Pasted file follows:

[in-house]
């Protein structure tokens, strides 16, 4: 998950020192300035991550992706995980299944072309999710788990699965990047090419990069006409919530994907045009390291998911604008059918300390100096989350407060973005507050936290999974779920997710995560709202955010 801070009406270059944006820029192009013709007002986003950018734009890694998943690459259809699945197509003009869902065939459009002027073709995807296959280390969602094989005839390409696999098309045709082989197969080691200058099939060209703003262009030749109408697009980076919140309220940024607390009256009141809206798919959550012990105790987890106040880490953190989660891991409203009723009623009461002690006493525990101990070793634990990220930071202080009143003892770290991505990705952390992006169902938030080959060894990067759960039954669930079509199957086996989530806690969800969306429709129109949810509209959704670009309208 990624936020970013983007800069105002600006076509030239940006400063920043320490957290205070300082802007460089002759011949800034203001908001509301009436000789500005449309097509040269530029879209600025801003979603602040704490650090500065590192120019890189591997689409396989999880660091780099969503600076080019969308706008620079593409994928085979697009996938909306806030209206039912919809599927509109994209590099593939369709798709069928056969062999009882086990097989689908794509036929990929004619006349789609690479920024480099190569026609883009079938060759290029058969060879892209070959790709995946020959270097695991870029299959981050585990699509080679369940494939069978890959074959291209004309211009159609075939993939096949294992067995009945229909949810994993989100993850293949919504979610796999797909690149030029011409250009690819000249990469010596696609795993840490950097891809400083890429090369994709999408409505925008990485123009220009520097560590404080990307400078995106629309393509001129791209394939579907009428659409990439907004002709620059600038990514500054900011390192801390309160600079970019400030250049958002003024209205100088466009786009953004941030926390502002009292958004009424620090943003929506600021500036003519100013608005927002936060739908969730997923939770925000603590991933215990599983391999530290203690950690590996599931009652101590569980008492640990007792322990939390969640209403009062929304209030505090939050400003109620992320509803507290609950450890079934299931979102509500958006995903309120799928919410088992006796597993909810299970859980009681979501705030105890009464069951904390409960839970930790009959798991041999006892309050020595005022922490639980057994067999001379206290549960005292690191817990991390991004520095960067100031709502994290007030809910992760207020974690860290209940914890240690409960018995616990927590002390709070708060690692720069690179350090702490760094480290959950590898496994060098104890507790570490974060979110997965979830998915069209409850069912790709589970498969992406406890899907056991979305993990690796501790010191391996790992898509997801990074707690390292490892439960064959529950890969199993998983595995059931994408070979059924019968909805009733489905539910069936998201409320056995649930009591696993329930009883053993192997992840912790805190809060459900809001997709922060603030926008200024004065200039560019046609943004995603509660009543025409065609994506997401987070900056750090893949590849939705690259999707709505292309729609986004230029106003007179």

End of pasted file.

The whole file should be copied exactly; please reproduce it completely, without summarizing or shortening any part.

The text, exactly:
[in-house]
């Protein structure tokens, strides 16, 4: 998950020192300035991550992706995980299944072309999710788990699965990047090419990069006409919530994907045009390291998911604008059918300390100096989350407060973005507050936290999974779920997710995560709202955010 801070009406270059944006820029192009013709007002986003950018734009890694998943690459259809699945197509003009869902065939459009002027073709995807296959280390969602094989005839390409696999098309045709082989197969080691200058099939060209703003262009030749109408697009980076919140309220940024607390009256009141809206798919959550012990105790987890106040880490953190989660891991409203009723009623009461002690006493525990101990070793634990990220930071202080009143003892770290991505990705952390992006169902938030080959060894990067759960039954669930079509199957086996989530806690969800969306429709129109949810509209959704670009309208 990624936020970013983007800069105002600006076509030239940006400063920043320490957290205070300082802007460089002759011949800034203001908001509301009436000789500005449309097509040269530029879209600025801003979603602040704490650090500065590192120019890189591997689409396989999880660091780099969503600076080019969308706008620079593409994928085979697009996938909306806030209206039912919809599927509109994209590099593939369709798709069928056969062999009882086990097989689908794509036929990929004619006349789609690479920024480099190569026609883009079938060759290029058969060879892209070959790709995946020959270097695991870029299959981050585990699509080679369940494939069978890959074959291209004309211009159609075939993939096949294992067995009945229909949810994993989100993850293949919504979610796999797909690149030029011409250009690819000249990469010596696609795993840490950097891809400083890429090369994709999408409505925008990485123009220009520097560590404080990307400078995106629309393509001129791209394939579907009428659409990439907004002709620059600038990514500054900011390192801390309160600079970019400030250049958002003024209205100088466009786009953004941030926390502002009292958004009424620090943003929506600021500036003519100013608005927002936060739908969730997923939770925000603590991933215990599983391999530290203690950690590996599931009652101590569980008492640990007792322990939390969640209403009062929304209030505090939050400003109620992320509803507290609950450890079934299931979102509500958006995903309120799928919410088992006796597993909810299970859980009681979501705030105890009464069951904390409960839970930790009959798991041999006892309050020595005022922490639980057994067999001379206290549960005292690191817990991390991004520095960067100031709502994290007030809910992760207020974690860290209940914890240690409960018995616990927590002390709070708060690692720069690179350090702490760094480290959950590898496994060098104890507790570490974060979110997965979830998915069209409850069912790709589970498969992406406890899907056991979305993990690796501790010191391996790992898509997801990074707690390292490892439960064959529950890969199993998983595995059931994408070979059924019968909805009733489905539910069936998201409320056995649930009591696993329930009883053993192997992840912790805190809060459900809001997709922060603030926008200024004065200039560019046609943004995603509660009543025409065609994506997401987070900056750090893949590849939705690259999707709505292309729609986004230029106003007179």